Even though I haven’t played it since its release in 2016, I couldn’t really stop thinking about it Inside. I bought it on a whim and started playing it late at night, probably the best way to experience the type of game it is. Of course I said to myself, “I’ll just play for an hour and then go to bed.” Reader, that didn’t happen. In fact, I finished it that same evening because I just couldn’t put it down. There was something so captivating about the mysterious, dystopian setting that it seemed impossible to stop. Ironically, this seemed almost exactly the story it ended up telling. And here I am again cocoonI have a hard time pulling away from the controller because I just have to keep going.
If you’ve never heard of it, Cocoon is the debut title from Geometric Interactive, a studio he founded Pretend you’re dead Developer and lead gameplay designer of limbo and Inside Jeppe Carlsen. I think at first glance Cocoon might be a little difficult to explain. You take on the role of this alien, bug-like creature and can’t really do anything other than walk around. Eventually you find this futuristic looking pad that, once you interact with it, takes you away from the world you’ve been exploring and shows you that the whole thing is contained within a simple glass ball.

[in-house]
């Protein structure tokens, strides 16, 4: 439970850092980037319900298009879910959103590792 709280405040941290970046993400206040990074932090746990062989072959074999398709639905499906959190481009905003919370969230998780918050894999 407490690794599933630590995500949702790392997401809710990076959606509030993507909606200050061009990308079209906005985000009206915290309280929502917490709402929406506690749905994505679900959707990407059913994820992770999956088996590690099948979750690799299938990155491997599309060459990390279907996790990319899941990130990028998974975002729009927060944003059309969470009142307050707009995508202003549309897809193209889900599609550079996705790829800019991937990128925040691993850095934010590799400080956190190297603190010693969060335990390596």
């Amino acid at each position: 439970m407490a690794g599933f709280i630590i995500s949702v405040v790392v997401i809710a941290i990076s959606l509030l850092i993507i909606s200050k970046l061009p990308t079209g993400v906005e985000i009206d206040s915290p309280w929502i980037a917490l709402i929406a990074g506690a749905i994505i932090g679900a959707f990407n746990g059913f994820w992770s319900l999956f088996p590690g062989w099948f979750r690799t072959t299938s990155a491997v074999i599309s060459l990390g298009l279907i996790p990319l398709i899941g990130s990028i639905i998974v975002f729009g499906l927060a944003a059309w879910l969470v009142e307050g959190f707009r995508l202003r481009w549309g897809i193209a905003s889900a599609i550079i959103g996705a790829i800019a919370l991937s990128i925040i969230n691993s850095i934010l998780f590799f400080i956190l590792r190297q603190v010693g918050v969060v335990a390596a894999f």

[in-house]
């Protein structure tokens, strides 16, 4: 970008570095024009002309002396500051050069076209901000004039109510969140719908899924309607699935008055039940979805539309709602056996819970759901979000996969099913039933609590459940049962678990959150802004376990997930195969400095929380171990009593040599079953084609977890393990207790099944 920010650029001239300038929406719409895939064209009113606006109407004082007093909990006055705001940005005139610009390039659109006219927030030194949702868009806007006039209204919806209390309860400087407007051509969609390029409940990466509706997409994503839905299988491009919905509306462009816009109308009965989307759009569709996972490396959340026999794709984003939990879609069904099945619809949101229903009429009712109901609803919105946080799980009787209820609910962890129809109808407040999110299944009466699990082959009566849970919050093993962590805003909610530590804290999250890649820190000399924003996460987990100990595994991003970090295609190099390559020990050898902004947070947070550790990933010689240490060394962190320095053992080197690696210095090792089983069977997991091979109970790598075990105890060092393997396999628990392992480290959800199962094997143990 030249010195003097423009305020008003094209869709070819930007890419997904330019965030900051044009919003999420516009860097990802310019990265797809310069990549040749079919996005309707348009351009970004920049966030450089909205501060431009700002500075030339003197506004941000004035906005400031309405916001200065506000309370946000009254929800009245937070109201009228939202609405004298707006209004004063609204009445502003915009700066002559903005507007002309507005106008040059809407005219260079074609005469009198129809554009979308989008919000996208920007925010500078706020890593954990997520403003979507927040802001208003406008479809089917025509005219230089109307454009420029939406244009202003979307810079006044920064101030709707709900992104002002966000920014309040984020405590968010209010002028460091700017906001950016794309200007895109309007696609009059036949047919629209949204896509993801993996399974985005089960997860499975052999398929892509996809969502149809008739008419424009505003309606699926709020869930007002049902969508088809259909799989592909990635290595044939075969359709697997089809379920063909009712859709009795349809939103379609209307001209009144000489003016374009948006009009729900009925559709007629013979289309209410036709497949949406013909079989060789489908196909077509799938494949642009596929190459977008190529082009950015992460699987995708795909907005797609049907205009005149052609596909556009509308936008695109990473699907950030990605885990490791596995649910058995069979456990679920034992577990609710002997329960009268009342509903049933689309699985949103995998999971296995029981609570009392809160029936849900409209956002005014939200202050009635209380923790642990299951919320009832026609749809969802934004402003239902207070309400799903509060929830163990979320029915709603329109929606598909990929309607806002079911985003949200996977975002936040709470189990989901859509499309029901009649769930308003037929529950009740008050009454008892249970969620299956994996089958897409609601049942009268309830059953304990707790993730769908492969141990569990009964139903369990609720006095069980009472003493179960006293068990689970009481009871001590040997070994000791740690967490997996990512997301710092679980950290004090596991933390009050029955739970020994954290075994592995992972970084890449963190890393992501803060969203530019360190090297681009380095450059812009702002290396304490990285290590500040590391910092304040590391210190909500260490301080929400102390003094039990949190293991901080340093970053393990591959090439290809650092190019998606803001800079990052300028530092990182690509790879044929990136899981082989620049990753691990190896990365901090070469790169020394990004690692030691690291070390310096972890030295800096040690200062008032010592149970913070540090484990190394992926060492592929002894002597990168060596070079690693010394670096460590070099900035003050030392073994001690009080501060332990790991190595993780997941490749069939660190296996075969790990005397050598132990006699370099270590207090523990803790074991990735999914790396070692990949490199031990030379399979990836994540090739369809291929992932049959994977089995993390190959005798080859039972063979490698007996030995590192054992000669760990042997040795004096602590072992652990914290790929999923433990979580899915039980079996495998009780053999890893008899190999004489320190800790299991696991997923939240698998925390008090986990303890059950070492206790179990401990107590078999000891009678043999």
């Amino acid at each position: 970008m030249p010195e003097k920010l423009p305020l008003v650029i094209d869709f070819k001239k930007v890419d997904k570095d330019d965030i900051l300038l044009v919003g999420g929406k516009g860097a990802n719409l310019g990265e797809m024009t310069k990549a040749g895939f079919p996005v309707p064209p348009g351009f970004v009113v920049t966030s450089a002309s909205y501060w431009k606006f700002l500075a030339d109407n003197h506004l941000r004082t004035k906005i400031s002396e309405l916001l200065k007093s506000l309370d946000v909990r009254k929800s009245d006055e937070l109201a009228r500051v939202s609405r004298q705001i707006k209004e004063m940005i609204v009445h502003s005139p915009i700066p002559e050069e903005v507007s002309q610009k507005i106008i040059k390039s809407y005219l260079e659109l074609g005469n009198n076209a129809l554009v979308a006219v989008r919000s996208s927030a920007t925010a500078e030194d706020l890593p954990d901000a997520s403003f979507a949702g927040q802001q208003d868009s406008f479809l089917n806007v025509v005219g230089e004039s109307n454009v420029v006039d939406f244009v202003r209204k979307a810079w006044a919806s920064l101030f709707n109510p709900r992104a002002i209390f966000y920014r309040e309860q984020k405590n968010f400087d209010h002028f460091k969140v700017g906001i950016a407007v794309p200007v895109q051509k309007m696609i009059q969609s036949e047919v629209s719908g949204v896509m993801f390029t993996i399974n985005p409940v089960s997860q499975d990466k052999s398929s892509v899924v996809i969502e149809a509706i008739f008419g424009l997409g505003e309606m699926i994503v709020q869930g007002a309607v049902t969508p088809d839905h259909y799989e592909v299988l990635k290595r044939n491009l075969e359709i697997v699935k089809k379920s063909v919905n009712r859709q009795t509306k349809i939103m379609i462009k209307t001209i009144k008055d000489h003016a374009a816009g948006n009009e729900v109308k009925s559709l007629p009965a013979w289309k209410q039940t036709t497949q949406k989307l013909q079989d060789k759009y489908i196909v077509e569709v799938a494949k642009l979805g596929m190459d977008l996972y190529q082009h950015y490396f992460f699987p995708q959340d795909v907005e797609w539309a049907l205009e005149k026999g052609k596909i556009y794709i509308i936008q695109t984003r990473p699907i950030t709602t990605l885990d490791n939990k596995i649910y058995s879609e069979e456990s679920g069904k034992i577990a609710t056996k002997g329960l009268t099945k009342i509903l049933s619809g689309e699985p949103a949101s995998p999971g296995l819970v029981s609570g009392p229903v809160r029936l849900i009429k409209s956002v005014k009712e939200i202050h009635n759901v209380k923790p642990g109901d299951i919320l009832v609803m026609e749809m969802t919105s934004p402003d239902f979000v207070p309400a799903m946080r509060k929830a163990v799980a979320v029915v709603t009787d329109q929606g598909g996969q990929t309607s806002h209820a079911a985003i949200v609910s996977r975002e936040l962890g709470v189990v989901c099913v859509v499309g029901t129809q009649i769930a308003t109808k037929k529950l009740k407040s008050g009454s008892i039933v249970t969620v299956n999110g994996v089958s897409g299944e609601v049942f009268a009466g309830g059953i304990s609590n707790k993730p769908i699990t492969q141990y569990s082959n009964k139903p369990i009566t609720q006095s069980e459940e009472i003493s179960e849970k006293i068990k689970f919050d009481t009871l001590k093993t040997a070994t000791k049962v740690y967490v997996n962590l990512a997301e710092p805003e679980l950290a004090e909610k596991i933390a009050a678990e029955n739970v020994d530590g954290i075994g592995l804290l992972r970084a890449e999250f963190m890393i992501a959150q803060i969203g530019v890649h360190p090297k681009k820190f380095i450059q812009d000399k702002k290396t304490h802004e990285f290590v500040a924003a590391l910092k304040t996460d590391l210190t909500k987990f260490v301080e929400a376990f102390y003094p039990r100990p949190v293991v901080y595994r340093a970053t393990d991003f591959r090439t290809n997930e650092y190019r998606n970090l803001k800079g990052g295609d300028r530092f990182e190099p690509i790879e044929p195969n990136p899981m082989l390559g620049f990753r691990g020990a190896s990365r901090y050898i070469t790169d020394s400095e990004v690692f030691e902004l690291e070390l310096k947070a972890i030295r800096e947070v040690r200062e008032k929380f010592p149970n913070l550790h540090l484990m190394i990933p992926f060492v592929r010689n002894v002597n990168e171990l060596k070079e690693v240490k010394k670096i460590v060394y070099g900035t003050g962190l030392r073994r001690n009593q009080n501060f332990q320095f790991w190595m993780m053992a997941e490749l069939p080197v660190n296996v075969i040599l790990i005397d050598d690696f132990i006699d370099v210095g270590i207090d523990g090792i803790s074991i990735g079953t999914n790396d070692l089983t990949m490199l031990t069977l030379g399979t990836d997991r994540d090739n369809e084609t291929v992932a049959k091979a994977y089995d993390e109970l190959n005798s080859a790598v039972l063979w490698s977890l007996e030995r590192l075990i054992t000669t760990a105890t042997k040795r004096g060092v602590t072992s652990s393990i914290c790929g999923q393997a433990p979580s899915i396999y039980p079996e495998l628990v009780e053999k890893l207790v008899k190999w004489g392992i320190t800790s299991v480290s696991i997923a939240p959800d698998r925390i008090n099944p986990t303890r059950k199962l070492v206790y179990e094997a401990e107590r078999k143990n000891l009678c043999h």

That’s the main concept of the game: traveling in and out of different worlds, shrinking and enlarging yourself in and out of them, and carrying you from place to place. As you progress, you essentially collect more and more of these spherical worlds, some of which you have to visit more than once and even take one world with you to the other. If you think about it too much, you may feel some kind of existential dread. So maybe it’s better to just think, “Wow, video games are cool!”
There’s no combat, just a few satisfyingly clever puzzles that should delight Portal lovers, at least in terms of the way you have to constantly rethink the rooms you inhabit. There are occasional boss fights, but they’re more of a puzzle anyway since you never get any weapons. Defeating bosses complicates things further, as it converts the orbs that each world contains into a type of ability, each of which is unique.
Everything fits together so tightly, and of course, much like Limbo and Inside before, you start the game with no indication of what you’re doing or why you’re doing it. That’s the appeal of it all, though: what’s this strange world, or these strange worlds, I should say? How far can I go? Is there an end to the different worlds you travel between, or does it all just loop? I don’t have the answers to these questions yet, because being seven years older than I was when I played Inside, I now understand that it’s important to sleep well every night, not just when I feel like it.
You can probably tell from this alone that as I write this, I’m still thinking about it. Luckily I have some time tonight to find answers. But if the ending of “Inside” is anything to go by, I expect to find more questions than anything else.